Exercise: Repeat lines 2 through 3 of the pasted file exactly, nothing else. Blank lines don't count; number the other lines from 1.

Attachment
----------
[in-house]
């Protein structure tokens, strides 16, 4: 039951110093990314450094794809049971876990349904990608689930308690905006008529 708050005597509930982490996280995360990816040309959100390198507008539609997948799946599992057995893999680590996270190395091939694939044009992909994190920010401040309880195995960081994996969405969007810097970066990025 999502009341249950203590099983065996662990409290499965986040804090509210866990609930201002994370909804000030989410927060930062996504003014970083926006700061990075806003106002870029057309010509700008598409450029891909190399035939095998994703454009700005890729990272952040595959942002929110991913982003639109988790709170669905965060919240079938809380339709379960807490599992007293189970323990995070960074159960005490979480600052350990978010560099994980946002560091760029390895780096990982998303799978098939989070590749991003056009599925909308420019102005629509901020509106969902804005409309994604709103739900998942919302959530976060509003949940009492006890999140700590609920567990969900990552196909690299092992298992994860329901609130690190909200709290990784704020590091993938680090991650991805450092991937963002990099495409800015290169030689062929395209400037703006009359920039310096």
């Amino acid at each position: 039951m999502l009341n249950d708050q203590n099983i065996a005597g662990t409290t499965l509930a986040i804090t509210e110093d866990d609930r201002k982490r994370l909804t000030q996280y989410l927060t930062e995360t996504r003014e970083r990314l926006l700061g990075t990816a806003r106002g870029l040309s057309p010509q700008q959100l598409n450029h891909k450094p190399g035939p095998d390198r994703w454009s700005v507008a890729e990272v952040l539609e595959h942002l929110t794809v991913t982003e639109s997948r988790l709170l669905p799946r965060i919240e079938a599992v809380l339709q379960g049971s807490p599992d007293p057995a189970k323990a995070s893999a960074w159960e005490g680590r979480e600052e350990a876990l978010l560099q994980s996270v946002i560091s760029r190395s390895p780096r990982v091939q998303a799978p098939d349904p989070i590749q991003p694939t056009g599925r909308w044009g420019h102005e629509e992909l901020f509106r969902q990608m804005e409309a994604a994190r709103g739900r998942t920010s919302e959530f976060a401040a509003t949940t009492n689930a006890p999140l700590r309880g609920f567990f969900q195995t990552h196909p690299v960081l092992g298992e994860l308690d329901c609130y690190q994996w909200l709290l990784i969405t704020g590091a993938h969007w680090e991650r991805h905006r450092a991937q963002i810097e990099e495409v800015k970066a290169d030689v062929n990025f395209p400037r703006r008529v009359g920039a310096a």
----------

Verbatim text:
């Protein structure tokens, strides 16, 4: 039951110093990314450094794809049971876990349904990608689930308690905006008529 708050005597509930982490996280995360990816040309959100390198507008539609997948799946599992057995893999680590996270190395091939694939044009992909994190920010401040309880195995960081994996969405969007810097970066990025 999502009341249950203590099983065996662990409290499965986040804090509210866990609930201002994370909804000030989410927060930062996504003014970083926006700061990075806003106002870029057309010509700008598409450029891909190399035939095998994703454009700005890729990272952040595959942002929110991913982003639109988790709170669905965060919240079938809380339709379960807490599992007293189970323990995070960074159960005490979480600052350990978010560099994980946002560091760029390895780096990982998303799978098939989070590749991003056009599925909308420019102005629509901020509106969902804005409309994604709103739900998942919302959530976060509003949940009492006890999140700590609920567990969900990552196909690299092992298992994860329901609130690190909200709290990784704020590091993938680090991650991805450092991937963002990099495409800015290169030689062929395209400037703006009359920039310096």
């Amino acid at each position: 039951m999502l009341n249950d708050q203590n099983i065996a005597g662990t409290t499965l509930a986040i804090t509210e110093d866990d609930r201002k982490r994370l909804t000030q996280y989410l927060t930062e995360t996504r003014e970083r990314l926006l700061g990075t990816a806003r106002g870029l040309s057309p010509q700008q959100l598409n450029h891909k450094p190399g035939p095998d390198r994703w454009s700005v507008a890729e990272v952040l539609e595959h942002l929110t794809v991913t982003e639109s997948r988790l709170l669905p799946r965060i919240e079938a599992v809380l339709q379960g049971s807490p599992d007293p057995a189970k323990a995070s893999a960074w159960e005490g680590r979480e600052e350990a876990l978010l560099q994980s996270v946002i560091s760029r190395s390895p780096r990982v091939q998303a799978p098939d349904p989070i590749q991003p694939t056009g599925r909308w044009g420019h102005e629509e992909l901020f509106r969902q990608m804005e409309a994604a994190r709103g739900r998942t920010s919302e959530f976060a401040a509003t949940t009492n689930a006890p999140l700590r309880g609920f567990f969900q195995t990552h196909p690299v960081l092992g298992e994860l308690d329901c609130y690190q994996w909200l709290l990784i969405t704020g590091a993938h969007w680090e991650r991805h905006r450092a991937q963002i810097e990099e495409v800015k970066a290169d030689v062929n990025f395209p400037r703006r008529v009359g920039a310096a």